My St. Michael’s Story: Jenny Hunter

Posted by on Sun, Sep 23, 2018 in Giving

My St. Michael’s story is one of reconciliation. To understand how meaningful my experience has been with St. Michael’s, you first need to understand a bit about my past.

My relationship with the church and, for that matter with God, was deeply affected by my relationship with my father. His unconditional love for me was the template for which I built my understanding of God’s love for all of his children. I grew up in the Episcopal church and through the liturgy, traditions, music and celebrations I felt a great sense of connection to a larger family in Christ.

My teenage years were tumultuous–I tested many boundaries and was the cause of great stress for my family. During this time, my father and my relationship became fractured and although we lived in the same house, we became estranged from one another. To my mind, his ongoing condemnation of me was an indicator that love had a limit. I came to believe that if I couldn’t trust my father’s love to be unconditional, then how could I trust my heart to God himself? I closed my heart to God and from the church.

For the better part of my young adult life, I sought out various ways to anesthetize my ever-disquieted psyche. Without a sense of spirituality, I felt as if I was adrift in river rapids, barely keeping my head above water and without hope of rescue.

It wasn’t until becoming sober that I started grappling with the damage of my past. I struggled to develop an understanding of a Power Greater Than Myself and I felt unable to reconcile myself to my former understanding of God, let alone with returning to the church. Instead, I developed a connection to feminine divine, God as mother who loved me in all my damage.

In sobriety I was able to reconcile my relationship with my father and through this effort I felt God’s love acting through both of us. With this healing I began to yearn for a connection to the church. I attempted to find a sense of connection in a variety of parishes, but never felt quite at home. It was easy to come in for service and leave without anyone really noticing that I’d been there at all. This went on for many years.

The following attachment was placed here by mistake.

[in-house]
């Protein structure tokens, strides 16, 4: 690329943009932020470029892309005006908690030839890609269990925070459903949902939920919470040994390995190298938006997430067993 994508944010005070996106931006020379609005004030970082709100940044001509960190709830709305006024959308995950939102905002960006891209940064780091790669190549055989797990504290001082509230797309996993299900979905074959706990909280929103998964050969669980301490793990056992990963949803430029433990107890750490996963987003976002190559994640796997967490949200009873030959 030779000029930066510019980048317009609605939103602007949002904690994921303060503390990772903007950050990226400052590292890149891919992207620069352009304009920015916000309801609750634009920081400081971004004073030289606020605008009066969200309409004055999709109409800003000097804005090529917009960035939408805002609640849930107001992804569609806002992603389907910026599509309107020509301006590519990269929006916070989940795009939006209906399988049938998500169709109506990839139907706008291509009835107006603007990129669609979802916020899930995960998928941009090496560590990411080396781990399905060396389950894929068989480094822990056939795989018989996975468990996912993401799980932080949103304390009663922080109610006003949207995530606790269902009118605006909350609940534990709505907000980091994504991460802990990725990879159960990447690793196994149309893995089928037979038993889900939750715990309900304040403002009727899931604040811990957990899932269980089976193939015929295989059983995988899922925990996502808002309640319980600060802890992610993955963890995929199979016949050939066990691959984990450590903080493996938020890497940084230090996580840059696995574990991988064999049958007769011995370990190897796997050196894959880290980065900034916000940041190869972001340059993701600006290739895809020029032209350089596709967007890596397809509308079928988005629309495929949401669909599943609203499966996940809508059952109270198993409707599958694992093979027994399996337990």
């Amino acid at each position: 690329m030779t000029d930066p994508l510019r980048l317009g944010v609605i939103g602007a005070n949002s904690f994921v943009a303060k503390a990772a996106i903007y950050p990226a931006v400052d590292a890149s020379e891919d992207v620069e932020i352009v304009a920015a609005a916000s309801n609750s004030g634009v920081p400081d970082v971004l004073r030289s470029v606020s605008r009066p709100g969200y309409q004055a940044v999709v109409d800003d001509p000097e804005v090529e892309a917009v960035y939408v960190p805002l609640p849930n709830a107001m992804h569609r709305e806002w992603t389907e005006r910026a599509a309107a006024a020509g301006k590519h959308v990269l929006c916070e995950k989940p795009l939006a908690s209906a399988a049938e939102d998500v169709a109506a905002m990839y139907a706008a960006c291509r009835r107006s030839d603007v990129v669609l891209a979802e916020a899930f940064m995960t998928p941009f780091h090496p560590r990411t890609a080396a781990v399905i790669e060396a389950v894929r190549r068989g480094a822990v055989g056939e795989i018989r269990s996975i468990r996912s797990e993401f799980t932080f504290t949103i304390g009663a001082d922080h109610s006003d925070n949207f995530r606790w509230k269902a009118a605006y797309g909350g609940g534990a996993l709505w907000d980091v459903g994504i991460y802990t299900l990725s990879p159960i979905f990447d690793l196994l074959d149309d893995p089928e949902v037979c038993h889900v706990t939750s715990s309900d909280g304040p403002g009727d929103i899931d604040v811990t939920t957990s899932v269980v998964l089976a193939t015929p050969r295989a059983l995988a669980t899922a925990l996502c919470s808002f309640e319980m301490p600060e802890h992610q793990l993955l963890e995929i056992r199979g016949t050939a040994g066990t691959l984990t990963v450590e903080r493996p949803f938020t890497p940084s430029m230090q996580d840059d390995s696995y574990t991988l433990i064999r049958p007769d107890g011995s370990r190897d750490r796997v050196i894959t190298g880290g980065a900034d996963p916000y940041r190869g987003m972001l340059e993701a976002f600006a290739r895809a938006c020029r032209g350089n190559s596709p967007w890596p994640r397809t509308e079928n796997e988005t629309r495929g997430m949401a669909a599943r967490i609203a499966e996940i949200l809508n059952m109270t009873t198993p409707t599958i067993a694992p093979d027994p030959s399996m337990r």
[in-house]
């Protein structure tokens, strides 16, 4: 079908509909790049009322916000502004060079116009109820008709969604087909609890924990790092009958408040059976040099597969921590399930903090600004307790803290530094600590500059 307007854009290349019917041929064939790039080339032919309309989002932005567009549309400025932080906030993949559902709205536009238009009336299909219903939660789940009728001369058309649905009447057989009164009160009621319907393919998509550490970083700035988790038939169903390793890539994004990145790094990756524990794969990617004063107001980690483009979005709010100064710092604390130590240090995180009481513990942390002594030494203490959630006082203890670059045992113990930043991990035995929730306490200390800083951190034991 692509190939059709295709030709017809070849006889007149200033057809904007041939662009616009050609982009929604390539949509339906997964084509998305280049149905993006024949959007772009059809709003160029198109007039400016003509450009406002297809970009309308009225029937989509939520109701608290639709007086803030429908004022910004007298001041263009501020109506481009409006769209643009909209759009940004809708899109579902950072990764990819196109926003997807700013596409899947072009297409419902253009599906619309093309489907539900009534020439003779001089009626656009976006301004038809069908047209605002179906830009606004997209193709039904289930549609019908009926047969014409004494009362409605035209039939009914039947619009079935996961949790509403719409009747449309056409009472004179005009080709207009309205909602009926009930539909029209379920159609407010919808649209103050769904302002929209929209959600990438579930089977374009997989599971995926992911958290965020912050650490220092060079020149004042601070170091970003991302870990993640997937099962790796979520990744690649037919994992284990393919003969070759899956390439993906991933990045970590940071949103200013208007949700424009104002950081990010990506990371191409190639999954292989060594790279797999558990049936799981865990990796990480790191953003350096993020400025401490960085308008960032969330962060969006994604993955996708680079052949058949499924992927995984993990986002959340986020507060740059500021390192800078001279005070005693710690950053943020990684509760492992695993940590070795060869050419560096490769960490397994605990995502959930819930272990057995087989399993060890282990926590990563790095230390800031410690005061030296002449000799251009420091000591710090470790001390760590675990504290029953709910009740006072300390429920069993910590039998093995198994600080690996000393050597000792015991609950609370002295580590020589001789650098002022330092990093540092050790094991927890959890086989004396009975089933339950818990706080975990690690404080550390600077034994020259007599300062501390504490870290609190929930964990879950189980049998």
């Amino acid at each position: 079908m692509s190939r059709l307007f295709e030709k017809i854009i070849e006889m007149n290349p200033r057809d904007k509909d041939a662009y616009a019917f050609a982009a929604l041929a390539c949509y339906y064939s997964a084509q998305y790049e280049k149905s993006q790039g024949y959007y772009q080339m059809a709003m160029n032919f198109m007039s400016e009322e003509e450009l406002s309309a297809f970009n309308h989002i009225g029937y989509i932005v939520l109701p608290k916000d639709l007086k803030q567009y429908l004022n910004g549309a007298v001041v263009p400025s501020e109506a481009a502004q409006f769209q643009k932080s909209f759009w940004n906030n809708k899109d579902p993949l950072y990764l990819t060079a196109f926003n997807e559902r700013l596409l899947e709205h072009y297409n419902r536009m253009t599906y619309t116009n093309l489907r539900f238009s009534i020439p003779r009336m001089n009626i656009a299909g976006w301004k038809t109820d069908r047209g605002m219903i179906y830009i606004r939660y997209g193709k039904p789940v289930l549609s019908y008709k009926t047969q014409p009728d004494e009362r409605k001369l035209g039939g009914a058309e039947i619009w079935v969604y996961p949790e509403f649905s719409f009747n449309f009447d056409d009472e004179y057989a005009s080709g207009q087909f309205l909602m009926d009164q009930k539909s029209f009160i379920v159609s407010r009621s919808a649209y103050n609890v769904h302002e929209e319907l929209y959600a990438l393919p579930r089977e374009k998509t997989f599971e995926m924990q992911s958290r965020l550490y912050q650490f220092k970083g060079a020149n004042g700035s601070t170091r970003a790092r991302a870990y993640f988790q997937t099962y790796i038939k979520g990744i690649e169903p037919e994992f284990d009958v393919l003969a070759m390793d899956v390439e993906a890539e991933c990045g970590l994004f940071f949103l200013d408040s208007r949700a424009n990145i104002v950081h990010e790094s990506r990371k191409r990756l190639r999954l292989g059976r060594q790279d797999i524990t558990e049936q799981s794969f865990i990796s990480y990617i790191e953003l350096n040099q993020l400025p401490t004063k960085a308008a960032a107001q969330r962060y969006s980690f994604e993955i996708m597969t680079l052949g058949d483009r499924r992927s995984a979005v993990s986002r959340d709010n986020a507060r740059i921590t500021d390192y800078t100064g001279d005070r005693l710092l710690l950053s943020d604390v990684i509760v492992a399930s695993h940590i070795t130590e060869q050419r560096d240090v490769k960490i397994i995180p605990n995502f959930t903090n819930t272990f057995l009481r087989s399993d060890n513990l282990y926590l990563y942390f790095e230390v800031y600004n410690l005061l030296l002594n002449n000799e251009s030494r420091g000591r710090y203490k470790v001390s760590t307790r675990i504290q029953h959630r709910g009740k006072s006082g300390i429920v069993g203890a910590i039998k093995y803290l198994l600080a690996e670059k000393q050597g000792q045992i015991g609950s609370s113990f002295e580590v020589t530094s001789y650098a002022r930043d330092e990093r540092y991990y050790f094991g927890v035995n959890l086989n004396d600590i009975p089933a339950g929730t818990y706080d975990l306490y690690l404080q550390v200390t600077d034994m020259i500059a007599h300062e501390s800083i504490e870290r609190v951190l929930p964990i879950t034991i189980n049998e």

When I moved back to the Eastside, my mother had often invited me to St. Michael’s but, as I have often done throughout my life, I declined as I wanted to make my own way. Instead, I tried to find my place in another church where I struggled to authentically feel God’s presence.

It wasn’t until I visited a 9:15 service at St. Michael’s that I was able to experience what I’d been searching for–a needed shift from an intellectual understanding of God’s love to a heart-based experience that would lead to being more open, willing, and vulnerable ever since.

I vividly recall the impact I felt when I heard Justin’s voice creating a meditative quality to the service that I’d never experienced before. The points in this service that gave time for reflection gave me the opportunity to stop thinking and FEEL the message of the Katherine’s sermon. That day she looked into my eyes at communion and I could FEEL the connection to the Divine that had first offered me solace in early recovery.  Afterward I found myself tearing up from the pure joy of feeling at home.

St. Michael’s has indeed become more of a spiritual home to me then I’d ever found before. Even before people found out that I was Tina’s daughter, they had already welcomed me as an individual. People here obviously care about the newcomer and encourage people’s participation in the church if they have the inclination to become more involved. In the past I had never considered doing more than donating items for the food or clothing bins in church gathering rooms, but at St. Michael’s people cared enough about me to inquire about my skills. I found that one of the greatest gifts St. Michael’s parish offered to me was the opportunity to serve and by doing so, my life has been enriched.

As a priest’s daughter, I’ve struggled to find my own way in the church preferring to fly under the radar rather than risk becoming part of a congregation for fear of disclosing all the ways in which I still struggle with my own spiritual path. With Katherine’s guidance and support I have come to recognize that we are all works in progress and that it is through sharing our stories that we can all develop new ones.

—Jenny Hunter